Previous studies have shown that mathematicians employ lengthy silences in their collaborations, contrary to the norms that govern every-day collaborations (e.g. Sacks, Schegloff, & Jefferson, 1974). Such results shows the relevance of an investigation of silence in mathematical collaboration. This dissertation builds off these results in a series of three papers. The first paper describes a methodology that can be employed in the investigation of silence in mathematical collaboration. The second paper analyses silence in the mathematical collaboration of students in junior-level introductory proof classes. It identifies two forms of mathematical activity, reading and ruminating, that students regularly engage in, and which violate the norms of every-day conversation. Furthermore, it shows that these activities interact with each other in complicated ways. The final paper explores the norms that govern silence in mathematical collaboration. It finds that in their conversations, mathematicians display ongoing thought to conversationally relevant mathematics, and that this display of continued engagement with conversationally relevant mathematics allows lengthy thinking silences to come in the middle of conversation.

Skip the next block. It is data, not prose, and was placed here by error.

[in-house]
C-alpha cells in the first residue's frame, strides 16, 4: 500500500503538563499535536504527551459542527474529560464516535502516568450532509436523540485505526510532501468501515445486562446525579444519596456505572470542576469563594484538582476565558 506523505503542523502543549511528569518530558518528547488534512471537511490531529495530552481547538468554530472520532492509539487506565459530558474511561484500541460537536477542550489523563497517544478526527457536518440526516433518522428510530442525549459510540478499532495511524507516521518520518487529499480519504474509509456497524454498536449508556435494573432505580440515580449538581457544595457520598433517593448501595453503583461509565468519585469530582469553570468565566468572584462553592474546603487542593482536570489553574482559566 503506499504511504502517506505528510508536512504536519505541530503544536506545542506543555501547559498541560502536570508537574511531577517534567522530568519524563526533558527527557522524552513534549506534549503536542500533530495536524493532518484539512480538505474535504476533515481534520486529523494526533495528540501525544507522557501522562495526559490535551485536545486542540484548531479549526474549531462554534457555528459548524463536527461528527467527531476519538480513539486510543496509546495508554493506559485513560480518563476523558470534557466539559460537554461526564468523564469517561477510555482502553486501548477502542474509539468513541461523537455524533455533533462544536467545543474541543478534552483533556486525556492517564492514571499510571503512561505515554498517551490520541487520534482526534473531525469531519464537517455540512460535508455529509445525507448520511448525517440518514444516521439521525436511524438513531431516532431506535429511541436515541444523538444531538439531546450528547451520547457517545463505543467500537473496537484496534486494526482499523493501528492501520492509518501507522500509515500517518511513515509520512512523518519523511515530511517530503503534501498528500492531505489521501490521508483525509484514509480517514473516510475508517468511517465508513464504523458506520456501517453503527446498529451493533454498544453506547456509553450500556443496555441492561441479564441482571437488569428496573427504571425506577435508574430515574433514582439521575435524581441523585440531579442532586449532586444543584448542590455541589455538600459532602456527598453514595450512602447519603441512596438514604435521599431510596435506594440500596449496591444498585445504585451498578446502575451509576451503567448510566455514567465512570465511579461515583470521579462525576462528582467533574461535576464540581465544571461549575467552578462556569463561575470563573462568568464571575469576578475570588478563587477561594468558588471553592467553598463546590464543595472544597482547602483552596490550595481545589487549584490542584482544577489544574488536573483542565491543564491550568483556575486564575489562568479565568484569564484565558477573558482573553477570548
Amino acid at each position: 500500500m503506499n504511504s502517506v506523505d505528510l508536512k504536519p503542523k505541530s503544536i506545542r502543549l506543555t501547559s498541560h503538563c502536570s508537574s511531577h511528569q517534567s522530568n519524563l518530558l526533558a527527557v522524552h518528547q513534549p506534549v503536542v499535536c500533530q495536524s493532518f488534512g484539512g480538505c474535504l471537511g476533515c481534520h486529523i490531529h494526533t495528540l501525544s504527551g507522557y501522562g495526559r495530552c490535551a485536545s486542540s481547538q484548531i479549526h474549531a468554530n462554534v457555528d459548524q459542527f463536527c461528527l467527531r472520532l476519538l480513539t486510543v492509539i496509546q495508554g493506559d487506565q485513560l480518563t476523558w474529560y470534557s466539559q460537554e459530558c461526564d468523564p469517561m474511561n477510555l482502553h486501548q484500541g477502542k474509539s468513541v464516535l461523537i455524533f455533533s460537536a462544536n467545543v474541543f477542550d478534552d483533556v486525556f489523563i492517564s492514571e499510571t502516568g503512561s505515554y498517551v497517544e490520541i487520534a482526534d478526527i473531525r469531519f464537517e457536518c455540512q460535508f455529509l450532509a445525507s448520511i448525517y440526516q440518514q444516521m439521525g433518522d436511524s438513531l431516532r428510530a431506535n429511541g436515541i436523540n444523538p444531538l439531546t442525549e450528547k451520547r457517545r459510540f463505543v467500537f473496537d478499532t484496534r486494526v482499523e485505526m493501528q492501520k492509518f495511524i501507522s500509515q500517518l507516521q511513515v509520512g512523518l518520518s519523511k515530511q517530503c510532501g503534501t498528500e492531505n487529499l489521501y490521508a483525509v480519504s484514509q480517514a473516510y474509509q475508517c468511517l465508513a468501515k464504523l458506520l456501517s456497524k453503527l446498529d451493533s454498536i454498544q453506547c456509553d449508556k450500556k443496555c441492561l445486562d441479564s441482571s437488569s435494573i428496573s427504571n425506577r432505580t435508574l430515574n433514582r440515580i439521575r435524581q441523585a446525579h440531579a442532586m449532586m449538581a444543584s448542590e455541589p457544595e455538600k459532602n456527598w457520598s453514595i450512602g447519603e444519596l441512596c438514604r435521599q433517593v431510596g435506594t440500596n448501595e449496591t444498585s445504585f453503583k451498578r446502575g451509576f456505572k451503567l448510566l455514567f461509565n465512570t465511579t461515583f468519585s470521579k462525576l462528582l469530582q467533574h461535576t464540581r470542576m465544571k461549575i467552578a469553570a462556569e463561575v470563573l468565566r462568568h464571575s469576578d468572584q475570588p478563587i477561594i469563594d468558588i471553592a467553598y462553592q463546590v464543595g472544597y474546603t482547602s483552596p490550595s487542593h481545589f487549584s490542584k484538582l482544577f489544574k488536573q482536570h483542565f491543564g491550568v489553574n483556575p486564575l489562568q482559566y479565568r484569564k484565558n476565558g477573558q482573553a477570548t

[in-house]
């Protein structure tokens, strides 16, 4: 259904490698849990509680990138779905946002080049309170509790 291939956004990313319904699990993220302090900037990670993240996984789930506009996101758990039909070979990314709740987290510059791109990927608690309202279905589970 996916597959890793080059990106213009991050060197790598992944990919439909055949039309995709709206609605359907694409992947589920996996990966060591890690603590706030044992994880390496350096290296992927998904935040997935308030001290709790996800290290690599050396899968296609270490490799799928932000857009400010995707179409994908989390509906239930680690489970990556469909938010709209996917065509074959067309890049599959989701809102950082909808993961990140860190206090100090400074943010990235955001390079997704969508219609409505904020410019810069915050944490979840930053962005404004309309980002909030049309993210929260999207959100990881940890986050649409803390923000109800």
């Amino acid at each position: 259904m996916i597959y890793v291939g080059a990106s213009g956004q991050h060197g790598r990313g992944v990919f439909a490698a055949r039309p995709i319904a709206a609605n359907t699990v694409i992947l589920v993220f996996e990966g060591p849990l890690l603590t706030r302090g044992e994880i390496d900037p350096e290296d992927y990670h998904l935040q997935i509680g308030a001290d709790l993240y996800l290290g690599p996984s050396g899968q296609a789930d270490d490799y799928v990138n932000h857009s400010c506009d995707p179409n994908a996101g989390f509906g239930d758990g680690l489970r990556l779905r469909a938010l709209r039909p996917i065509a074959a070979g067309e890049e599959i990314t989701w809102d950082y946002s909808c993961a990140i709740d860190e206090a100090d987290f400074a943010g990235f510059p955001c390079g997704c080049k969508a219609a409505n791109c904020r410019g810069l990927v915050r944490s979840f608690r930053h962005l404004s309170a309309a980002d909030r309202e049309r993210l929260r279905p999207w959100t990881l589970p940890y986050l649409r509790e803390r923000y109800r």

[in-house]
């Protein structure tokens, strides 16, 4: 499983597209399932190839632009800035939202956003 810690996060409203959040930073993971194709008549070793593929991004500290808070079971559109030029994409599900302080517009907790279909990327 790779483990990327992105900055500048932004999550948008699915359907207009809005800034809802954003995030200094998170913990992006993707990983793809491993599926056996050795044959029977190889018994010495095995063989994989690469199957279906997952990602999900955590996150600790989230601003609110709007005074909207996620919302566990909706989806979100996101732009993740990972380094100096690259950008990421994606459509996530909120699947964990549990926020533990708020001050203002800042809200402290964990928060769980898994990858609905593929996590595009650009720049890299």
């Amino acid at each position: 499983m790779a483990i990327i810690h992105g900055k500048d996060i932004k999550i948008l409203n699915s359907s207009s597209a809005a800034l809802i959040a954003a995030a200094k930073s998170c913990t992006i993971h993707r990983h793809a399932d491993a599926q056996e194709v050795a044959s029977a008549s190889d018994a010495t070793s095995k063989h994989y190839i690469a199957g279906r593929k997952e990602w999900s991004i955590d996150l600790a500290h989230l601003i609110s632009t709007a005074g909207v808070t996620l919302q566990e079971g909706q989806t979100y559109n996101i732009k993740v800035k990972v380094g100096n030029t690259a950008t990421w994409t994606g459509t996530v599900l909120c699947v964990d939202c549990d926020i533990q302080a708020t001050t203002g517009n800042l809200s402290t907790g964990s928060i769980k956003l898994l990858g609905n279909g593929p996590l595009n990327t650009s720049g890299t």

|Commitee:||Selden, Annie, Hellermann, John, Boyce, Steven, Mukhopadhyay, Swapna|
|School:||Portland State University|
|School Location:||United States -- Oregon|
|Source:||DAI-A 82/1(E), Dissertation Abstracts International|
|Keywords:||Conversation analysis, Ethnomethodology, Silence, Thinking|
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